Purpose: The purpose of this study is to validate a reverse shoulder computer impingement model and quantify the impact of implant position on scapular impingement by comparing it to that of a radiographic analysis of 256 patients who received the same prosthesis and were followed postoperatively for an average of 22.2 months.
Methods: A geometric computer analysis quantified anterior and posterior scapular impingement as the humerus was internally and externally rotated at varying levels of abduction and adduction relative to a fixed scapula at defined glenoid implant positions. These impingement results were compared to radiographic study of 256 patients who were analyzed for notching, glenoid baseplate position, and glenosphere overhang.
Results: The computer model predicted no impingement at 0° humeral abduction in the scapular plane for the 38 mm, 42 mm, and 46 mm devices when the glenoid baseplate cage peg is positioned 18.6 mm, 20.4 mm, and 22.7 mm from the inferior glenoid rim (of the reamed glenoid) or when glenosphere overhang of 4.6 mm, 4.7 mm, and 4.5 mm was obtained with each size glenosphere, respectively. When compared to the radiographic analysis, the computer model correctly predicted impingement based upon glenoid base- plate position in 18 of 26 patients with scapular notching and based upon glenosphere overhang in 15 of 26 patients with scapular notching.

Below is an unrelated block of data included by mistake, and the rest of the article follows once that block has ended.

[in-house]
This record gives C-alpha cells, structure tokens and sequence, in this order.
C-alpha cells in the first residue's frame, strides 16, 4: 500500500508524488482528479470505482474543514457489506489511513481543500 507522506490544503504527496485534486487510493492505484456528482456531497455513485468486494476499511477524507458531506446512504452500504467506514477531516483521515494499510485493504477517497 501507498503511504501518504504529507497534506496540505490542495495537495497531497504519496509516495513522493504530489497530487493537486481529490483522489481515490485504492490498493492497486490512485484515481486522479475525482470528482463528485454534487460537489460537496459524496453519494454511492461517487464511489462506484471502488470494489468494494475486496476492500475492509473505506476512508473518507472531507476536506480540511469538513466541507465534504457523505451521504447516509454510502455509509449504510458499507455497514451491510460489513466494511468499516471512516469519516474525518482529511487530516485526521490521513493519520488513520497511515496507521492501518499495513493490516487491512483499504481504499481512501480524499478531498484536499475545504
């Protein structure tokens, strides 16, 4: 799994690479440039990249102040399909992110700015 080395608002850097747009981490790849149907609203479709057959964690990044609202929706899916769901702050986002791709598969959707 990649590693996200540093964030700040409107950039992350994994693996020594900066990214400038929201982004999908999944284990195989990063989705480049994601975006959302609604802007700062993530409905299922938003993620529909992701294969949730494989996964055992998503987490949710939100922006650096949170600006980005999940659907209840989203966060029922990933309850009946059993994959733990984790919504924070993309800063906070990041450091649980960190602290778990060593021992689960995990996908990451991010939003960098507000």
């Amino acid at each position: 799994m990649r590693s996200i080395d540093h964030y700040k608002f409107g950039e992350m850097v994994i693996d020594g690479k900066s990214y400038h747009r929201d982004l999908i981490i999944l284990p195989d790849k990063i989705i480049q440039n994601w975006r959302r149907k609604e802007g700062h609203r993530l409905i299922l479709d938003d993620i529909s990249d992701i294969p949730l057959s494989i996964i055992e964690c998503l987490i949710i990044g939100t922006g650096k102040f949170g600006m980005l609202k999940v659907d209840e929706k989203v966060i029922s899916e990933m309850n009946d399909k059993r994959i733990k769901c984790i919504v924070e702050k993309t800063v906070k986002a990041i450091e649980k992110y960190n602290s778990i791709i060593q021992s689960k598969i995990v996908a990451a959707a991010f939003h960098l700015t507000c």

Conclusions: Reverse shoulder implant positioning plays an important role in scapular notching. The results of this study demonstrate that the computer impingement model can effectively predict impingement based upon implant positioning in a majority of patients who developed scapular notching clinically. This computer analysis provides guidance to surgeons on implant positions that reduce scapular notching, a well-documented complication of reverse shoulder arthroplasty.